Ryan’s budget calls for repealing most of the Affordable Care Act, including both the insurance coverage expansions and creation of an independent board to help restrain Medicare costs. But it would leave in place the rest of the planned reductions in Medicare spending, at least for the next ten years. Among those cuts are $136 billion in reductions to Medicare Advantage plans.

As you may know, Medicare Advantage plans are the private insurance alternative, already in existence, for seniors who prefer to opt out of the traditional, government-run insurance plan. About a quarter of all seniors now use them. The government pays insurers a fee for every senior who enrolls, but studies have shown the government is paying too much. That’s how supporters of the Affordable Care Act have justified the $136 billion reduction.

Throughout the health care debate, Republicans not only rejected these and other arguments for Medicare cuts. They made the cuts a centerpiece of their attacks on Democrats, as the Associated Press noted recently:

“The new law’s massive Medicare cuts will fall squarely on the backs of seniors, millions of whom will be forced off their current Medicare coverage,” the GOP wrote in their Pledge to America, an election-season manifesto. …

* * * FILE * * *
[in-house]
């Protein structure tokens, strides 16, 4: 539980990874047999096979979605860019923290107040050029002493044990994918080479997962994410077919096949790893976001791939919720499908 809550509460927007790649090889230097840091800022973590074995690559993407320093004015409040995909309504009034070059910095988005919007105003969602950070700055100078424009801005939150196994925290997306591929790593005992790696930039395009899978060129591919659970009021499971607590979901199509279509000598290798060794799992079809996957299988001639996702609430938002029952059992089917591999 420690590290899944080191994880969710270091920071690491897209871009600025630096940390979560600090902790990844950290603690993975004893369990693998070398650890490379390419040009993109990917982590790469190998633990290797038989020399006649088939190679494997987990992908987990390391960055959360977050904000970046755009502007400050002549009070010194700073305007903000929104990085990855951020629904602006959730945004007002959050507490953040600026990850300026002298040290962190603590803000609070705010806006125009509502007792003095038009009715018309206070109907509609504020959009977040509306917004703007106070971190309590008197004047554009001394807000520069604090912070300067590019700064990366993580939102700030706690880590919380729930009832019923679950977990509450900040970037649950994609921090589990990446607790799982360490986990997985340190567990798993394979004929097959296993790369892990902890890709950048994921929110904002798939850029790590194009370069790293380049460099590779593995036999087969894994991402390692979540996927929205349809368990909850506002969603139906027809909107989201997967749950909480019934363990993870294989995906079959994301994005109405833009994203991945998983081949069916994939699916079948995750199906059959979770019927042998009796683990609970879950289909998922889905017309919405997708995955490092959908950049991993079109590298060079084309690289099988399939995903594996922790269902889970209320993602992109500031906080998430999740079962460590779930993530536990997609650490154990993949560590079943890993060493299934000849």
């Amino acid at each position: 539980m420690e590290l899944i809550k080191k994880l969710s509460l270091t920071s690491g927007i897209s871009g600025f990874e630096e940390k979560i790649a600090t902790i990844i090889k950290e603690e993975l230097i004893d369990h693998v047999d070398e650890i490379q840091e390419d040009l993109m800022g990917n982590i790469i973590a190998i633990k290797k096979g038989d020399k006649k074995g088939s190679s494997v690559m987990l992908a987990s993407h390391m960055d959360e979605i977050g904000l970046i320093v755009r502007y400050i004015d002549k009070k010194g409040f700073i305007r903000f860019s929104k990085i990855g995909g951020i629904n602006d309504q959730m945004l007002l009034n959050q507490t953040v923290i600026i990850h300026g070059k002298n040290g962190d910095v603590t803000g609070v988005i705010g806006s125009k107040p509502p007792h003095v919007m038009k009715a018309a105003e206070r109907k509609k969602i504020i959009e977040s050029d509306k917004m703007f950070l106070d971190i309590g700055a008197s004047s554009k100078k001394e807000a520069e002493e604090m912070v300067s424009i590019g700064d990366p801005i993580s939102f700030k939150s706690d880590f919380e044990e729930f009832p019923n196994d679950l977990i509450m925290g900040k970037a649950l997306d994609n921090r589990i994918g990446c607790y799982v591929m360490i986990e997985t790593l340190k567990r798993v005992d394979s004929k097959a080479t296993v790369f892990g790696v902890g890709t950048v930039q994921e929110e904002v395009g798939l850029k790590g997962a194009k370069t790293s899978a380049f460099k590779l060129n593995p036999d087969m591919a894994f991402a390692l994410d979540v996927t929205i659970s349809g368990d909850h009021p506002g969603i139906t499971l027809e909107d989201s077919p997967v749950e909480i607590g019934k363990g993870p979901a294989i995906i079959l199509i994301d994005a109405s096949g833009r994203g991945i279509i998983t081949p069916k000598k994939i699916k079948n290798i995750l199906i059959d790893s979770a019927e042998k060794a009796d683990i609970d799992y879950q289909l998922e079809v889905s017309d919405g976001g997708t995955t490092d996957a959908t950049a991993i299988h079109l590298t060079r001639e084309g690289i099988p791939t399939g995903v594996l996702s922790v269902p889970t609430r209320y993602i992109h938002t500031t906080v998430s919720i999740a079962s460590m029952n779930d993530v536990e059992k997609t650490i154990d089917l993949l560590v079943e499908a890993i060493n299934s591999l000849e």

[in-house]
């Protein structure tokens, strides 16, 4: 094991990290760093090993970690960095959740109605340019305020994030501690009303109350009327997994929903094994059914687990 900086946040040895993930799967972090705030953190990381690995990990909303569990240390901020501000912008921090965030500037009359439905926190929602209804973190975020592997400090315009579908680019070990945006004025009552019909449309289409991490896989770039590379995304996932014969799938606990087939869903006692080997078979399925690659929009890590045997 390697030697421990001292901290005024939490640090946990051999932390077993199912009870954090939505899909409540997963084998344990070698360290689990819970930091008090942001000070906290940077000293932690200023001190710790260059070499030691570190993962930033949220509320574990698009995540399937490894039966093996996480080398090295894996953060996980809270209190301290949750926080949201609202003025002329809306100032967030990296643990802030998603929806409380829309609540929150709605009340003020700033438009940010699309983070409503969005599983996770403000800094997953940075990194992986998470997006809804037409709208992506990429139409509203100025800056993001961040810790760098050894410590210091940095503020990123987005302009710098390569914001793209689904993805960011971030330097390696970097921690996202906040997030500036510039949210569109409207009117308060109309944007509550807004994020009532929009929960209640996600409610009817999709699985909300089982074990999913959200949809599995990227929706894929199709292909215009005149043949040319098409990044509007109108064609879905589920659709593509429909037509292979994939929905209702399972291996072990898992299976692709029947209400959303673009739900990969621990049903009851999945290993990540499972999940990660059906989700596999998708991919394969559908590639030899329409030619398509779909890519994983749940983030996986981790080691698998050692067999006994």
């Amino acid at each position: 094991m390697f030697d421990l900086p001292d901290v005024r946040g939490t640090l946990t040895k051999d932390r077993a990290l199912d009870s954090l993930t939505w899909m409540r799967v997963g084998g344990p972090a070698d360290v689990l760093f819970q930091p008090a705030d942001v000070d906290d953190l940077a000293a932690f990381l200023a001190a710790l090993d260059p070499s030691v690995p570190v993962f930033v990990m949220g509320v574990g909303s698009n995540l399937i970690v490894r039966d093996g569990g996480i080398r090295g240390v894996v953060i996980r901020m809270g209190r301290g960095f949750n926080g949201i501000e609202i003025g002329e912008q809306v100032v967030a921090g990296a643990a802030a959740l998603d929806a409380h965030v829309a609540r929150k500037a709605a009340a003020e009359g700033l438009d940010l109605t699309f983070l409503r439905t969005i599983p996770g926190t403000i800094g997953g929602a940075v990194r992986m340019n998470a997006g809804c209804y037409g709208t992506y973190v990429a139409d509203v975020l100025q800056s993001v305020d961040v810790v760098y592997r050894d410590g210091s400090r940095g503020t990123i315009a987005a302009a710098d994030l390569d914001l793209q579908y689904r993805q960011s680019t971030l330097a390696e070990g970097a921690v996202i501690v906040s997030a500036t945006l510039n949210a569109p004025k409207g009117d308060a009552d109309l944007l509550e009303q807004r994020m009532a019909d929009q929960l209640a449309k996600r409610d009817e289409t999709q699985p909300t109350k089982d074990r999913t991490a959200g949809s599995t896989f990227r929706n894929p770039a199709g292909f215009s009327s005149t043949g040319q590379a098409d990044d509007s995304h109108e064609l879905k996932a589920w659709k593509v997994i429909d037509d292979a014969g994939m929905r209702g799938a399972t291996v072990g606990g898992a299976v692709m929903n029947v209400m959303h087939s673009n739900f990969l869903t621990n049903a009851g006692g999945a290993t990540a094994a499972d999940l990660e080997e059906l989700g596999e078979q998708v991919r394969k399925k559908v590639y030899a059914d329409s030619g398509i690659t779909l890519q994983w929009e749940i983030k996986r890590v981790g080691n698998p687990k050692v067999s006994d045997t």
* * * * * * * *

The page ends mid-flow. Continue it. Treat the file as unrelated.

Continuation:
In addition to the Pledge to America, House Speaker John Boehner, House Majority Leader Eric Cantor and individual Republican candidates all criticized the cuts.

The National Republican Congressional Committee featured them in ads attacking Democrats in numerous campaign commercials, and some individual candidates made use of the cuts as well.

Ryan and his supporters claim the Medicare reductions in the new Republican budget are different, because Democrats used their cuts to finance more government spending. And that’s partially true. Although Democrats bolstered Medicare drug coverage and arguably put in place policies that will lead to higher quality care, they used the bulk of the saved Medicare money to offset the cost of subsidizing insurance for working-age Americans.